Chayei Sarah 5774
Posted on February 24, 2014
By Josh Pilchik
In last week’s torah portion, Vayeira, Abraham and Sarah have a son after decades of failed attempts. They name him Isaac, and Abraham is later is asked to sacrifice his son by G-d, without an explanation. Abraham follows G-ds instructions and it ends up being a test to see if Abraham would actually follow G-ds commands without question.
It’s amazing how a man can be so devoted to a voice that he hears in his head, but hey he lives to be 175 years old so if you hear voices in your head speaking to you, one, go to a psychologist, but two, maybe G-d is speaking to you!
Anyways, in this week’s Parsha, Chayei Sarah dies at the youthful age of 127 and is buried in the ancient city of Hebron. After her death, Abraham sends his servant, Eliezer, to find a wife for his son Isaac in the land of Charan. As Eliezer searches for Isaac’s future wife, he prays to G-d that the woman that is destined to marry Isaac will come to Eliezer and offer him and all of his camels a refreshing drink of water. Soon enough Rebecca comes along and does the prophesized task. After Eliezer explains to Rebecca her future affiliations with Isaac, she agrees to come with him back to meet Isaac. Lo and behold, she and Isaac are married, fall in love, live happily ever after, and Abraham dies at the age of 175, and had a few more kids with Hagar.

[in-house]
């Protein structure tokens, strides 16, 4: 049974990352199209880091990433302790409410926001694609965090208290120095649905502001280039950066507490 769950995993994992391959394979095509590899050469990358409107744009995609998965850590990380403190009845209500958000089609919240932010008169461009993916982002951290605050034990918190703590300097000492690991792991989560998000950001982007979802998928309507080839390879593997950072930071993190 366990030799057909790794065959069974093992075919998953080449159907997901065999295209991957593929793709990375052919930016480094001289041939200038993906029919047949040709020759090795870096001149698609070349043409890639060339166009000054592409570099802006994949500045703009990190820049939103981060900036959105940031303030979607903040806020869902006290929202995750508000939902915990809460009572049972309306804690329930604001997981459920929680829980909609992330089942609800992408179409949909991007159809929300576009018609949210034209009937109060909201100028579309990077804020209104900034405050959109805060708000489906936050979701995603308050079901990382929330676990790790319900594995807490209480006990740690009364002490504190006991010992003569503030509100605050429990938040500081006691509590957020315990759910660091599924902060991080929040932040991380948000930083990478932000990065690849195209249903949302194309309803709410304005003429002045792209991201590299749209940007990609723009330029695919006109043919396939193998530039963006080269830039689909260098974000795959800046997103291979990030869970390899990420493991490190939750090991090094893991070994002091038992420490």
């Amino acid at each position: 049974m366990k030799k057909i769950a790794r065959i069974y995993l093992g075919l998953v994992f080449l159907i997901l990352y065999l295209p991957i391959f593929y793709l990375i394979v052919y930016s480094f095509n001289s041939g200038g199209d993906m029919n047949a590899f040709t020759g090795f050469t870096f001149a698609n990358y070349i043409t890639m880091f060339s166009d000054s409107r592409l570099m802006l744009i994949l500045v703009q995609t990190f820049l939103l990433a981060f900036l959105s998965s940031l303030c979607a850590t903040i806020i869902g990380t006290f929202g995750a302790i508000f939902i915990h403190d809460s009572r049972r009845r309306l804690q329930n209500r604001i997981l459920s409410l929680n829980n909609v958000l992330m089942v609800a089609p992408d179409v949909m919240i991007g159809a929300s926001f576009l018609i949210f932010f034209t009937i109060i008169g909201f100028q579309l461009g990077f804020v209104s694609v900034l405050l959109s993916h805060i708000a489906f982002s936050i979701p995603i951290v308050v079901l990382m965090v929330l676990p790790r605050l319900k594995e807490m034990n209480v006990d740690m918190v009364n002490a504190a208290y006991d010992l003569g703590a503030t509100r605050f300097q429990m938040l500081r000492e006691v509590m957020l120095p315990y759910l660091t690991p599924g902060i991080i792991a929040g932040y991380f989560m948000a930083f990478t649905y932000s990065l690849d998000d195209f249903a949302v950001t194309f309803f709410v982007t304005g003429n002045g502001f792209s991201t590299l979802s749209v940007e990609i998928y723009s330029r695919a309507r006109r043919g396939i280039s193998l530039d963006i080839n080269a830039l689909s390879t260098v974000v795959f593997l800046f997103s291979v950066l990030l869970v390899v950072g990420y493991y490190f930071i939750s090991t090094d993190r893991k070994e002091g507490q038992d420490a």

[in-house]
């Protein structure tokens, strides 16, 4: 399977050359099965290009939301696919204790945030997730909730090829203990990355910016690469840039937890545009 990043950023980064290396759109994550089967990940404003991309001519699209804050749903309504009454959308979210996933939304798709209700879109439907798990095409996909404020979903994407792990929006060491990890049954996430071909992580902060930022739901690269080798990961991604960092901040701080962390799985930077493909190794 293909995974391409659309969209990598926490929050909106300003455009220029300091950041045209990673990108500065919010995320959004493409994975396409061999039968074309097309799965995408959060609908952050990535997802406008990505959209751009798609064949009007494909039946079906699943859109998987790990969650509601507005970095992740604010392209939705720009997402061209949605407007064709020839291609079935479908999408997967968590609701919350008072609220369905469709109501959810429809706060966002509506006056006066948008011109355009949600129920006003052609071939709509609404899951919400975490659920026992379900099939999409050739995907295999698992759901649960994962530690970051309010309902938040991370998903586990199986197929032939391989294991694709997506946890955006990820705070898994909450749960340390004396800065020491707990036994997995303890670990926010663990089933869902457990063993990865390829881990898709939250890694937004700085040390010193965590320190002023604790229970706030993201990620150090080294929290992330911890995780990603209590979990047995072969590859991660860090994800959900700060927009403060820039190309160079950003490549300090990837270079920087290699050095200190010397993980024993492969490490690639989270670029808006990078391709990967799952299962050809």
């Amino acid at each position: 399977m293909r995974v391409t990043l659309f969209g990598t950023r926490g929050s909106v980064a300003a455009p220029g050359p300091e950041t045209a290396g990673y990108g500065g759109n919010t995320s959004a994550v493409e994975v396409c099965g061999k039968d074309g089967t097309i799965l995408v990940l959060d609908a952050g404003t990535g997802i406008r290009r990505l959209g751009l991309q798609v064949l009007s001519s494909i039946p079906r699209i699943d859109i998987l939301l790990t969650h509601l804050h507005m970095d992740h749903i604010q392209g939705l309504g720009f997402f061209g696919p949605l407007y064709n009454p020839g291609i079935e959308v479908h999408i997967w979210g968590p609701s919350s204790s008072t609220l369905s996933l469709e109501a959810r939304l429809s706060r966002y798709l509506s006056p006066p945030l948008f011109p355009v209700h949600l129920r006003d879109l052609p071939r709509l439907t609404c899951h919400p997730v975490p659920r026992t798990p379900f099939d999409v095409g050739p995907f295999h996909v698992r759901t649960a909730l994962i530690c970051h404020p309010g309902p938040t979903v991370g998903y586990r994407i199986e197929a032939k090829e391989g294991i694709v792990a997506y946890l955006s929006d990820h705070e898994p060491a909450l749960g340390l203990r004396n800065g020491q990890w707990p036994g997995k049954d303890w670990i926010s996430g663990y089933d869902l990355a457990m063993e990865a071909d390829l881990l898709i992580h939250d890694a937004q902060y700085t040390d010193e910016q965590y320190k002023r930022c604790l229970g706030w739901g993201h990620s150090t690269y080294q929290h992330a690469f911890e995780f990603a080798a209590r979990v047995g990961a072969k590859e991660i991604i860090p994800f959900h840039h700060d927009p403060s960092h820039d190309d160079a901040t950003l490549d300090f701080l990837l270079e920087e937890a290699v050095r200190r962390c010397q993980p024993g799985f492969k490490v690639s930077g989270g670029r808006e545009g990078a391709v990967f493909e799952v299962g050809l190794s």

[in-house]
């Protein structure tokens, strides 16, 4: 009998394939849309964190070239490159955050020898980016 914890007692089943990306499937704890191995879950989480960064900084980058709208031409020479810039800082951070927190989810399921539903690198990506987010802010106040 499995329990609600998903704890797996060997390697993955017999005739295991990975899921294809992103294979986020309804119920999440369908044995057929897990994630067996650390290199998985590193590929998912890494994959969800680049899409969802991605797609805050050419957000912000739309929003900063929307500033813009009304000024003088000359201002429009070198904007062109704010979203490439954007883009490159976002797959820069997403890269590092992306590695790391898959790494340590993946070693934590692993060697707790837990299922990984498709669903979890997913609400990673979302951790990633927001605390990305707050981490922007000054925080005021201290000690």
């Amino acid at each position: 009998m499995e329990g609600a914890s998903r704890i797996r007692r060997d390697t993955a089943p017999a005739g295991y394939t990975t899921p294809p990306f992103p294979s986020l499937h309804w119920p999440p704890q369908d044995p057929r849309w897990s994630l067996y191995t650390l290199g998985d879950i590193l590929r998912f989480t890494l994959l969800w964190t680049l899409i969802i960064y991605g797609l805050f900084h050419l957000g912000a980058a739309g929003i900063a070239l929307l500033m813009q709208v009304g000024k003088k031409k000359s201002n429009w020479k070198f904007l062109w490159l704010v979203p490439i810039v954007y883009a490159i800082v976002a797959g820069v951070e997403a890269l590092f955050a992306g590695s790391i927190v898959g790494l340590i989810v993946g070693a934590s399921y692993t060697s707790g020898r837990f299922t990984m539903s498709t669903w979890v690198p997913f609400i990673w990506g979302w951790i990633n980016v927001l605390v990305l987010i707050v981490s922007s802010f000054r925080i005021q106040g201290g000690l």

Now isn’t that a nice living style? I mean think about it… in these times you live way passed Moses, you have a spouse picked out for you, and you live happily ever after!
This week’s Parsha I think teaches us two things.
First, I believe this texts wants to show us how good Rebecca was, and to look at her as a role model for we should all offer water to those in need, and all of their camels. Or in modern times, if someone is in need… help them!
The second thing I think the torah is trying to tell us is that if you have faith in G-d, things will work out in the end. Sarah had faith in G-d, and around 100 years old still had a son. Abraham had faith in G-d and he lived to be 175!
And, for those who don’t believe in G-d, whenever I look at biblical text I often like taking G-d out of the picture to see what the Torah is trying to teach us morally, so for those who are looking at this week’s parsha without G-d, I think the text is just trying to tell us to believe in our hopes and dreams. If we believe that we will have a child 80 years from now, go for it. If we believe we will find true love in the next 10 years, go for it. If we believe we will get into Harvard and study with Michael Sacks, go for it!
The Torah can be very inspirational at times, even if you have to dig a little to find it.
So I now ask to all of you, what does this week’s parsha mean to you?